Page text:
When I first started going to Hope Methodist Church in 1998 They had a time during the service when all the children were invited to come to the front of the church and talk to the pastor. The pastor told good stories and the kids loved them, so did the rest of the congregation. After that pastor retired and we got a new pastor she did not want to do the time for children every Sunday so she asked anyone in the congregation that wanted to take a turn.
One week I decided I wanted to do it. I went up to Peggy, the lady who scheduled the talks, and told her I was interested in doing one. She looked at her scheduled and gave me a date. It turned out to be Super Bowl Sunday but that didn't bother me. So I started figuring out what I wanted to say and how to say it. I also did a little research just to make sure all my facts were right.
When the time came Peggy (who is a very good friend of mine) said Arnold, even if there are no kids in the first service tell you story anyway the adults like to hear it too. The first service there was 1 little girl so I talked to her while the rest of the church listened. It went great. I gave the same talk at the second service I think I had 3 or 4 kids then. This was talk as well as I can remember it. I held up a picture and asked if any of the kids knew who she was, none did. I did not expect anyone to. I said I bet if I showed this picture around the church not more then one or two people who know who she was, but everyone in this church has sung her music.
Her name is Fanny Crosby she wrote over 8000 hymns and is the Guinness book of records for writing the most hymns . Here are some of my favorite Crosby hymns. More like Jesus, Pass Me Not, Praise Him Praise Him, To God be the Glory, and Saved by Grace.
What was unique about Crosby was that she was blind. She was not born blind but at the age of 6 months she got sick and the Doctor treating her used medicine that was too strong and she lost her sight. She often said she was glad she was blind because if she could see she would get side tracked and not be able to write as much.
Actually she did not write the hymns, she worked them out in her head and someone else had to write them down for her (This was before Braille). She often worked on as many as 3 hymns as once. She would put out 5 or 6 hymns a day. She gave most of her money to help the poor. She lived in the poorest sections of New York City most of her live. She was born in 1820 and died in 1915.
In 1980 my Dad had a stroke and was hospitalized for several months. When I found out, I was worried about my Mom. My Mom did not drive and the closest relatives were about 40 miles away. So I quit my job, stored most of my things with a friend, and drove 1000 miles from Monmouth, Oregon to Redlands, California in about 16 hours. I stay with my Mom until my Dad got out of the hospital. I drove her anywhere she wanted to go, anytime she wanted to go.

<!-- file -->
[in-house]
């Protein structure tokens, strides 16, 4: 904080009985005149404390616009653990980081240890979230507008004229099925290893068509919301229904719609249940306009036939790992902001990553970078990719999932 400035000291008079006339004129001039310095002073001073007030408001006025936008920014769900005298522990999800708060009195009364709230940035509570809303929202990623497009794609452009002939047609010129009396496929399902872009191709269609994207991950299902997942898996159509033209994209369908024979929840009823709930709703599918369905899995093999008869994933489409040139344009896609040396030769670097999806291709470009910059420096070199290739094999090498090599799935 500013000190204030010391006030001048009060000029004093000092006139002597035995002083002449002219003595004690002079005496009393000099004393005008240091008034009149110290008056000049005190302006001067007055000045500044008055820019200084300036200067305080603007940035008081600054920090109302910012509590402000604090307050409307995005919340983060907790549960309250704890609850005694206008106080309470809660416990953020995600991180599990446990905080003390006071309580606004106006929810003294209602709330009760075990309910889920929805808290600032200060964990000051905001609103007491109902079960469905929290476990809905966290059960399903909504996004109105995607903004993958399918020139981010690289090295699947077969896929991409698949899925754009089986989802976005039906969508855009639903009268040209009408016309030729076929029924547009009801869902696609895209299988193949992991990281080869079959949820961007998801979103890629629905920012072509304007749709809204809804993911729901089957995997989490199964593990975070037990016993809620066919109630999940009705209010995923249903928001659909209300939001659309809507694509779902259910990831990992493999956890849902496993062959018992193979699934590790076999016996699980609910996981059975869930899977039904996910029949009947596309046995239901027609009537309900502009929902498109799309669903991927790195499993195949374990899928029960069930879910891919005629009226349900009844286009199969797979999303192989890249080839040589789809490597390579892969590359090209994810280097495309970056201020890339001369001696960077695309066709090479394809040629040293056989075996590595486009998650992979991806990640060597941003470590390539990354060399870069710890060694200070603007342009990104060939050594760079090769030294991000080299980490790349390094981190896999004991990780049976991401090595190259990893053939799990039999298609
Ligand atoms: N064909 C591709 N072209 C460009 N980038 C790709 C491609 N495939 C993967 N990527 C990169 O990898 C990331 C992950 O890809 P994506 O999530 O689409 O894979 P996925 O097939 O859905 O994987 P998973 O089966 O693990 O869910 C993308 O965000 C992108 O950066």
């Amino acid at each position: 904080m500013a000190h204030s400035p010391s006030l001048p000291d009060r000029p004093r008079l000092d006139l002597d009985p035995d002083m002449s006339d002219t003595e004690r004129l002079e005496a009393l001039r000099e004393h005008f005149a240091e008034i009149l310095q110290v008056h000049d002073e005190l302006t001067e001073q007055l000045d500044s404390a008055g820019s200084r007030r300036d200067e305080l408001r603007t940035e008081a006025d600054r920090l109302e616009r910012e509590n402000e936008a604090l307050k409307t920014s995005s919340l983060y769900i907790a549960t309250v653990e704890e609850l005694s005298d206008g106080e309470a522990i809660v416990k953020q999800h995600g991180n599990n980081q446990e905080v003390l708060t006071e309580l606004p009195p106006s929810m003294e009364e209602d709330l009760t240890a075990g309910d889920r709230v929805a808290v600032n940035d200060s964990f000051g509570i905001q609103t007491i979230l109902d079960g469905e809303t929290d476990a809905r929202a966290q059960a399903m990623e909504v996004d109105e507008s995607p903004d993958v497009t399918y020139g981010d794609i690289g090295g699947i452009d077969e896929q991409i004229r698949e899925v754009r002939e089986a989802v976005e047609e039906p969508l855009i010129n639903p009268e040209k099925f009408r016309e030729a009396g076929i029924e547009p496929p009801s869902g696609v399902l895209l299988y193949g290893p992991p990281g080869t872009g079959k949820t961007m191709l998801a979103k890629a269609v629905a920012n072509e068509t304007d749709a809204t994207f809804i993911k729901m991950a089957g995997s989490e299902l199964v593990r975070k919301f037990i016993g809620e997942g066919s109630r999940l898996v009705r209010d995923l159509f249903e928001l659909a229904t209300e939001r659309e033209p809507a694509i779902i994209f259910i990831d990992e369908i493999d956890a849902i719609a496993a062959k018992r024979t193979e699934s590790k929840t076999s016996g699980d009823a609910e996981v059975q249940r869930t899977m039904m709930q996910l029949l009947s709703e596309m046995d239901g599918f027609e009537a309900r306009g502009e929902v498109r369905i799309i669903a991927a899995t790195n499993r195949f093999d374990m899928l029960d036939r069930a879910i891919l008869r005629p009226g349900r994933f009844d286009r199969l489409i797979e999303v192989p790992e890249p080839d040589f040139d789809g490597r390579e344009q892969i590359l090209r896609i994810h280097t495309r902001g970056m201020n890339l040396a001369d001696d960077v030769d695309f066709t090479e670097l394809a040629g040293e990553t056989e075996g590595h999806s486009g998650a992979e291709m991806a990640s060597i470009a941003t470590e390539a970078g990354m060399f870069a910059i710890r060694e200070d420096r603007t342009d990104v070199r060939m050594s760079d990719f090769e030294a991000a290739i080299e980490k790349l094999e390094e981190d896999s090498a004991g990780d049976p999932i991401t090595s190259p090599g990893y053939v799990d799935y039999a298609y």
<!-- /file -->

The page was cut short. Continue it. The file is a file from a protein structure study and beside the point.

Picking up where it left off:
She was happy to have me there. We had a routing every Sunday morning when I got up she had the TV on and was singing along with the Gospel music shows. I would sit down and we both were sing with the TV. Neither of us could sing very well but we had a lot of fun trying. Then when it was time I would go off to a church service.
There was one song that was played quite a bit I thought it was the most beautiful song I ever heard. It was called Blessed Assurance and it was sung by the Cloud Indian family. When I got back to Oregon I did some research and found out it was written by Fanny Crosby. That was how I got so interested in her.
That 4 or 5 months I spent with my Mom was some of the best months of my life. In Jan 1981 my Dad got out of the hospital for good and he came home and took over so I went back to Oregon. About a year later I got the call everyone dreads. My Mom was in the hospital and not expected to live more then a few days.
So my two sisters, Linda and Karen, that live in the Portland area drove down and picked me up. We drove to Redlands together. When we got to the Hospital we went in to See my Mom. She saw my little sister Karen and said Karen! That was the last word she ever said. She died about 3 hours later. When she died she had 7 of her 8 children around her. My brother Gary could not make it he was busy getting a car ready for the Daytona 500. He could only get away for a couple of days and was there for the funeral.
If I had known my Mom only had 1 more year to live I would have never left her, but we never know those things do we, only God knows those things. At the end of the service when everyone was leaving the pianist (who was also a good friend of mine) was playing Blessed assurance and Peggy was humming it as she put the bells away.
The next Sunday I came in and looked at the bulletin and the Introit was Blessed Assurance done by the bells and the Choir. It was dedicated to Arnold Nelson and his family. I could not believe it. I tried to sing along but when you are crying it is hard to sing. After the service Peggy asked me if I liked it. I gave her a big hug and said thank you I loved it.
I was hooked after that every 3 or 4 months I would tell another story and everyone loved my stories.